Two Nice Girls -- Spotify, Amazon

Friday, December 4, 2015

Jeff German and the Blankety Blanks -- 12 Packs, 8 Packs, and Black and White TV

You may remember Jeff German's first album from a few years ago. It was a barnstormer of a Midwest rock album. 12 Packs, in contrast, is a more sober affair. German, best known for the Cur Dogs and as a backing musician for other Columbus acts like Lydia Loveless, is a straightforward lyricist. The songs get their punch from the way German and the Blankety Blanks sell the them: no frills and with 100% commitment.

The Blankety Blanks show they can dig in to to the bleak prairie loneliness of "Hang On" (which features another Lydia Loveless sideman and regular Adobe & Teardrops customer, Todd May) just as well as the for-friends-only jam "Woodshed." These may not be complex songs, but they sure do capture a wide range of emotions.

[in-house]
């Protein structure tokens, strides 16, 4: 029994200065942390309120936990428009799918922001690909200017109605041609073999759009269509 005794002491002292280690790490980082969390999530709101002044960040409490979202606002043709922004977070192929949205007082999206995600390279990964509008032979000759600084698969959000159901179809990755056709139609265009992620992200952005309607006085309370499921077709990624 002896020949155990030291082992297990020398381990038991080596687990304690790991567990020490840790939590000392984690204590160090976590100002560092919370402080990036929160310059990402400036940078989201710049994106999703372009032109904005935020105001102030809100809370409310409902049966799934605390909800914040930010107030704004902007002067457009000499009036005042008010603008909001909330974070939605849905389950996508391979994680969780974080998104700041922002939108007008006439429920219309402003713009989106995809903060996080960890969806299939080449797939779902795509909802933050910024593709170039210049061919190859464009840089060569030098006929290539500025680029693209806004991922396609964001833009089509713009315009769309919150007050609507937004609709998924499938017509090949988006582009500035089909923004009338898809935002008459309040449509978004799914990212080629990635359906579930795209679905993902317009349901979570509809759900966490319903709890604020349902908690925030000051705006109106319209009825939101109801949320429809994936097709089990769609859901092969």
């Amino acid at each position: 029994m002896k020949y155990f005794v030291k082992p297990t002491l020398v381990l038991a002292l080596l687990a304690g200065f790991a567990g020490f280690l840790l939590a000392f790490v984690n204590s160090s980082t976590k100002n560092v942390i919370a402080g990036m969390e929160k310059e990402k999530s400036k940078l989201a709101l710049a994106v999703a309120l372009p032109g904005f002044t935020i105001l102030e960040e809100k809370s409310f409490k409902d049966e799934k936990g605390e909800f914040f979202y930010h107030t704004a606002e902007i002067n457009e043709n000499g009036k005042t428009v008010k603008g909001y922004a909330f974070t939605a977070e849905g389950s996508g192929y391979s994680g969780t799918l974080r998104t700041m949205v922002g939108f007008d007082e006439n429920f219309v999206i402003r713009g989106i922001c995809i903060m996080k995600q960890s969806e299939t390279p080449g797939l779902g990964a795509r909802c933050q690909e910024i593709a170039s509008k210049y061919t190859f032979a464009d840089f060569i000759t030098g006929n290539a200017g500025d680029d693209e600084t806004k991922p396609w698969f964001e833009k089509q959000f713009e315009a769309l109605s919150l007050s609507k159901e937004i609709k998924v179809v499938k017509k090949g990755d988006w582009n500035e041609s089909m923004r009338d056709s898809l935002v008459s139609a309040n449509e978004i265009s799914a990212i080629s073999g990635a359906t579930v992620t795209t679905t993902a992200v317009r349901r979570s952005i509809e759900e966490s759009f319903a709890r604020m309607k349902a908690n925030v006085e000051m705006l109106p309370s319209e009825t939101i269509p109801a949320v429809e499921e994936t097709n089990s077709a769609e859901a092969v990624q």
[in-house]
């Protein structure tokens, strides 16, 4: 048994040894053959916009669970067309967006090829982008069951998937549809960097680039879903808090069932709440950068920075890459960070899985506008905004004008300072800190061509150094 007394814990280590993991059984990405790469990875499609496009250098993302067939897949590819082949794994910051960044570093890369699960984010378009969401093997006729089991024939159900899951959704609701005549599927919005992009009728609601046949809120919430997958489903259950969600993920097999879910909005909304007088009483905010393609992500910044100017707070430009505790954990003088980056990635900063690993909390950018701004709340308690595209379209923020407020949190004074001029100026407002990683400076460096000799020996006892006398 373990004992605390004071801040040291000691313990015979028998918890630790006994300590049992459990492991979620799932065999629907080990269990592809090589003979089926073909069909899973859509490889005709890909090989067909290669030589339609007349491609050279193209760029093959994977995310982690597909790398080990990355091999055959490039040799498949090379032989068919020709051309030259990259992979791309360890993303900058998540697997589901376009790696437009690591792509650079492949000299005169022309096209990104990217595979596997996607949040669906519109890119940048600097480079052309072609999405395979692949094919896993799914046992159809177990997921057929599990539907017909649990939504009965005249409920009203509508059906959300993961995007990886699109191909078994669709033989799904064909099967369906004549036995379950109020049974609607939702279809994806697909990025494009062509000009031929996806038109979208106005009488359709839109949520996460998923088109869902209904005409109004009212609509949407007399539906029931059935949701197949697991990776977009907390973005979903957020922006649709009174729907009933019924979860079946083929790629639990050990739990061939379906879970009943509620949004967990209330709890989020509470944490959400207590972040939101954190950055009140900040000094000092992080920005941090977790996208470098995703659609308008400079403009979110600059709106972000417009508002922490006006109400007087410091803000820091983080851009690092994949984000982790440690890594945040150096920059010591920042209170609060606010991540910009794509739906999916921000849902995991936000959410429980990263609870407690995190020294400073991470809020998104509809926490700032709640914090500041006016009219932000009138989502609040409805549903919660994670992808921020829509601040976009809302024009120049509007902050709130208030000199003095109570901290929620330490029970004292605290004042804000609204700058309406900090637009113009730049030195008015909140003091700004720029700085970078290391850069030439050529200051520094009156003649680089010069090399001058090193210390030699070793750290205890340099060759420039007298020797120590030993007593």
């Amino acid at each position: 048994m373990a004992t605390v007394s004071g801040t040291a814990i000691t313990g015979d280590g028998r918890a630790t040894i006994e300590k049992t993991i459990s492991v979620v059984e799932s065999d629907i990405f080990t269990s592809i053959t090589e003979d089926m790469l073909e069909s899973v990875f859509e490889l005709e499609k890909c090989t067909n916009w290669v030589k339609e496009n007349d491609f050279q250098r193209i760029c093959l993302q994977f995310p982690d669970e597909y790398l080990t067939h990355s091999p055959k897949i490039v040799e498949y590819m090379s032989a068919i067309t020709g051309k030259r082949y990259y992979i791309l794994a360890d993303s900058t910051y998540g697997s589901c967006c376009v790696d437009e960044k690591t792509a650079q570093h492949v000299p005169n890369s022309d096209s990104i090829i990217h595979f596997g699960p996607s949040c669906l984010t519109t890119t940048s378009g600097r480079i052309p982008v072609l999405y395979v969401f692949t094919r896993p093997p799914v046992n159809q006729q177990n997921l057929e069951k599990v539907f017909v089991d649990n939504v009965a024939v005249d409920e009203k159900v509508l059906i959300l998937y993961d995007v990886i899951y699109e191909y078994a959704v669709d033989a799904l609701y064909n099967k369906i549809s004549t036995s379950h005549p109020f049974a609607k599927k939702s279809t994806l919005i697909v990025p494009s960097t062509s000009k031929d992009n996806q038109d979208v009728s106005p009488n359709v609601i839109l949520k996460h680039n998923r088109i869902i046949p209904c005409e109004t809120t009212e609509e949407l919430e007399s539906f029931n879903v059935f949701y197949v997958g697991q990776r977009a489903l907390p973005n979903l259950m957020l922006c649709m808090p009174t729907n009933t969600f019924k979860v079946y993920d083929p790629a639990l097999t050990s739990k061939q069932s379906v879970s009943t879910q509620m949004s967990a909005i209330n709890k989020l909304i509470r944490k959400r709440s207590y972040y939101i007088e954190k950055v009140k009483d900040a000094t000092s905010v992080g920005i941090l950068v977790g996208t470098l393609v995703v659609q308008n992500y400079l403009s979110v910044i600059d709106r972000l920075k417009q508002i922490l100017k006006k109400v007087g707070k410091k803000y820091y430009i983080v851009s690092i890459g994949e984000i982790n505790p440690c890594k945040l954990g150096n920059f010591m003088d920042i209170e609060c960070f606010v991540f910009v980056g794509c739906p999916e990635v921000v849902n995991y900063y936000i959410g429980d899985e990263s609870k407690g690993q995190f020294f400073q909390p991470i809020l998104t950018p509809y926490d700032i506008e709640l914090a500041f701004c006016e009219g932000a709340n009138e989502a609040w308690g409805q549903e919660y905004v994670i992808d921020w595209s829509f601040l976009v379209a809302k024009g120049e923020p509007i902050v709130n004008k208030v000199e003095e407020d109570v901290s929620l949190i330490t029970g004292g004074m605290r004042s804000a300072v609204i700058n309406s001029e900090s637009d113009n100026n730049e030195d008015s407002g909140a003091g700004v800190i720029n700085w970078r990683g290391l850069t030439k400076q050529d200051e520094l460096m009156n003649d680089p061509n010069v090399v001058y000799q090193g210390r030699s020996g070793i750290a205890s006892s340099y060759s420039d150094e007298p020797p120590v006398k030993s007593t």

Jeff German and the Blankety Blanks -- Official, Facebook, ReverbNation, Bandcamp, CDBaby, purchase the new album on Amazon

Wednesday, December 2, 2015

Anna Wallis and Raymond Anderson

Adobe & Teardrops favorite Cotton has recently launched his own label, One Horse Records. The first two releases, ahead of his forthcoming album, were recorded in his living room. The first, Anna Wallis' Pop Abuse, is a quirky little single that combines all my favorite things: 60s girl-band melodies containing hidden punk rock barbs, cushioning somber lyrics of abuse and abandonment. You know, the kinds of things that make you think.

Raymond Anderson's gentle two-song release almost seems intended to contrast Wallis. Anderson reminds me of New Orleans legend Paul Sanchez -- a sweet, gentle voice that was born to dwell in jazz lounges of an earlier decade, but is more than happy to hang in the gutter with some unexpectedly vicious rock'n'roll lyrics. Two Dreams displays Anderson's strengths -- the songs are gentle, but the lyrics themselves reveal a chaotic imagination that's at home with the songs' gentle gaits.

Anna Wallis -- Bandcamp
Raymond Anderson -- Bandcamp